It’s not easy being a cute fur ball, especially if you’re a hamster in California or Hawaii. In these states, it’s illegal to own hamsters and keep them as pets.
This isn’t done out of spite. The Humane Society of the United States claims that California’s climate is very similar to a hamster’s natural habitat. Hamsters may devastate native plants and colonies if they escape into the wild. Let’s take a closer look at this bizarre law.
If Californians are found with a hamster or any other exotic pet on the banned list, they run the risk of facing a hefty fine and even jail time. Moreover, the animal will be removed from their possession right away.
Hamsters are believed to be an invasive species that could quickly breed out of control. This could pose a threat to California’s native plants and animals.
If the authorities catch you with a hamster, you are liable to face:
- Jail time of up to 6 months and pay a fine of $1,000
- A second fine of up to $10,000 for the costs of removing the hamster, storing it, and caring for it
In other words, you would be paying the state for forcefully removing the hamster from your care and reallocating elsewhere. Now that’s adding insult to injury.
Some hamsters may find a safe home to live a peaceful life. Others may not be so fortunate and could be put to death if they take up too many state resources.
The state of California prioritizes the preservation of the native habitat above all else. Besides hamsters, they have also banned the following exotic pets in California:
The good news is that there are a few exceptions for some small pets and hamster species. The only catch is, you must buy them from a registered breeder or a pet store.
Owners of golden hamsters and dwarf hamsters will not face prosecution for keeping the animal as pets.
Golden Hamsters, also known as Syrian hamsters, are legal to own in California. You don’t even need a permit to keep them as pets.
Golden hamsters are also the most popular breed of hamster in the state. They are larger than dwarf hamsters (as is evident by their name).
It would help if you bought them from registered Golden Hamster breeders in and around California. Most of these pet stores are easy to find with the help of a quick Google search and purchase.
You will need to provide golden hamsters with a proper setup with adequate space for playing and exploring.
Like golden hamsters, certain dwarf hamsters are also legal to own. These include the Russian dwarf, roborovski dwarf, and winter white.
You will need a permit to own dwarf hamsters. This is because the state considers dwarf hamsters more invasive than golden hamsters. As such, there is a higher risk of dwarf hamsters escaping into the wild and harming the habitat.
If you want to change the law in California and make hamsters legal, start by contacting your state representatives.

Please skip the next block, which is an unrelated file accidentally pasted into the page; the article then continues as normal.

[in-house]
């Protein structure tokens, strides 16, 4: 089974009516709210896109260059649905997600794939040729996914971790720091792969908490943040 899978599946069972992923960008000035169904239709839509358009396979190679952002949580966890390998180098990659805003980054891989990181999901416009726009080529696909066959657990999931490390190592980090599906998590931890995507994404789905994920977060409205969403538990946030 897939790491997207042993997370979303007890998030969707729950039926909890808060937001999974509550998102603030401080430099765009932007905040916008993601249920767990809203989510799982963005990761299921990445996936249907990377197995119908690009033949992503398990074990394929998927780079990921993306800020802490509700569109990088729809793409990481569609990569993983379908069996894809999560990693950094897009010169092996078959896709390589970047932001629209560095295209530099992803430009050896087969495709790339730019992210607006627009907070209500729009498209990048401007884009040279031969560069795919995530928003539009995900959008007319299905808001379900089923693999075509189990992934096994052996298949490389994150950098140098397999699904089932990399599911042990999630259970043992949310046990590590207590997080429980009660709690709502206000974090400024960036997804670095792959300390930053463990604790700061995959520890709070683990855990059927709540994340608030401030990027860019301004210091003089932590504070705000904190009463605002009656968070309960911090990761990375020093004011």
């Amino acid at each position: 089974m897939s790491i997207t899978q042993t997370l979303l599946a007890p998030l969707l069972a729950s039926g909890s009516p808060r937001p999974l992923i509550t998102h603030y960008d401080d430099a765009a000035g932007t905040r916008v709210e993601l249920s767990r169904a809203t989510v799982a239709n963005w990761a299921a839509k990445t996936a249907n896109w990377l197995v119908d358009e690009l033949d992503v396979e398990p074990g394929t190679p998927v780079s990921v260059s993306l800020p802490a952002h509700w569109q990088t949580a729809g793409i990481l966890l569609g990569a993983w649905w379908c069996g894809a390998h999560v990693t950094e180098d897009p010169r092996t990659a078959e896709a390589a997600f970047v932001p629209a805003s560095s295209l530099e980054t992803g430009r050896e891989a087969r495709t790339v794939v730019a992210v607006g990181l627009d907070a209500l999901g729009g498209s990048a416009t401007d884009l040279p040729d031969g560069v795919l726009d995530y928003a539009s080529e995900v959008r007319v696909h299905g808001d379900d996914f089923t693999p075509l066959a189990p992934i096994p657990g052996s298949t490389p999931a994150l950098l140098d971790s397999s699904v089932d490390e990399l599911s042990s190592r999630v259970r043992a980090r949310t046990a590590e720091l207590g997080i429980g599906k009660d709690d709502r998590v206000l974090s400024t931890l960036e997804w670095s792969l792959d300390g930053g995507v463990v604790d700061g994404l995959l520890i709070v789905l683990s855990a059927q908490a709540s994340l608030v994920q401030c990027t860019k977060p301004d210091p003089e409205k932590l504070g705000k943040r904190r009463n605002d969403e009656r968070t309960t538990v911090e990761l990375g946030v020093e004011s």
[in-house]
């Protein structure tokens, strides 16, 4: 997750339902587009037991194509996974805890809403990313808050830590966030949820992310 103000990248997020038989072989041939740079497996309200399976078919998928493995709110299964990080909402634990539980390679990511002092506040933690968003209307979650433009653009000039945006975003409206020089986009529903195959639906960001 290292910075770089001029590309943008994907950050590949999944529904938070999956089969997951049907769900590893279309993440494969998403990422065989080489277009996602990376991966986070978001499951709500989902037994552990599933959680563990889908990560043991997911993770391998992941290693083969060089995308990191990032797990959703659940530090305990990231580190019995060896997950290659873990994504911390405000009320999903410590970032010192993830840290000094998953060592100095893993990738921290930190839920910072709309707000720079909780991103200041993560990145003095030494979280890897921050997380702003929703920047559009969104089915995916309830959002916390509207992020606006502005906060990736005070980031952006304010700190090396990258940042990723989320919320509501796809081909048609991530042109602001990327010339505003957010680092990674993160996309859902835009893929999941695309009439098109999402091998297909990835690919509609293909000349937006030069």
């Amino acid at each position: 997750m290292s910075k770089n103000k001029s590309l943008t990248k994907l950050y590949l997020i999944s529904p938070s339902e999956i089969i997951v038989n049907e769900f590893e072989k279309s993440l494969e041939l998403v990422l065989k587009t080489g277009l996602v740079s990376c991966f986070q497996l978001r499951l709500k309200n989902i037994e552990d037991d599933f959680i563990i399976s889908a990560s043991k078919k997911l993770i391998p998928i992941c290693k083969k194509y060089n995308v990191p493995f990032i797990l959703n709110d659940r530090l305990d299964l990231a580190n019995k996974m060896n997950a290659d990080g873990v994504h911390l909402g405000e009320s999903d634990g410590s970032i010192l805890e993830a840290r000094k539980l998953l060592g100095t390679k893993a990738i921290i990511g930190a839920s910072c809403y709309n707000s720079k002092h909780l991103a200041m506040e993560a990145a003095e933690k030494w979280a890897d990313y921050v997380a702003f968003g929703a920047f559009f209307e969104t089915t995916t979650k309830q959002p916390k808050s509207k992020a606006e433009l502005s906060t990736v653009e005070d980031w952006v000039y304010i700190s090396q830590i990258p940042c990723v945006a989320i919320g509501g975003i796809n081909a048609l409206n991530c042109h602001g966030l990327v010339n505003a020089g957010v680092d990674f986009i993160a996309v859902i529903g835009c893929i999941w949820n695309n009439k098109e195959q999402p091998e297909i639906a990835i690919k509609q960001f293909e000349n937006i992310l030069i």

You may also want to campaign to raise awareness about changing the law. Use social media and other channels to pressure lawmakers into revisiting the law.
Effective communication requires the right messaging that is targeted to the right audiences. It will take some time to change public perception and move lawmakers to take action.
Focus on building relationships with other influencers to reinforce your message and influence policy-making.
You have a long road ahead of you, but one that could pave the way for owning hamsters in California.
Visit findyourrep.legislature.ca.gov to find your California representative.
Read more: Why is My Hamsters Heart Beating So Fast
If a pet hamster escaped into the wild, or worse, was placed into the wild by its owner, it could have devastating consequences on California’s ecosystems and the local flora and fauna.
If no laws restricted the ownership of pet hamsters in California, many of these animals would have ended up in the wild.
Hamsters can increase their numbers very quickly by breeding. If this were to happen, hamsters can endanger and disrupt California’s natural ecosystem and threaten the existence of other animal species.
As omnivorous creatures, hamsters feed on almost everything, from worms and snails to insects and other invertebrates.
They also eat plants, eggs, and baby birds. For their size, hamsters have massive appetites and spend the majority of their waking hours foraging for food.
Most of California’s plants, invertebrates, and insects play a pivotal role in keeping the ecosystem balanced.
If the hamsters’ population increases dramatically, they would run amok in the state and eat these living creatures, thereby throwing the fragile ecosystem out of whack.
A disrupted ecosystem can devastate the local flora and fauna, and may even bring some species to extinction.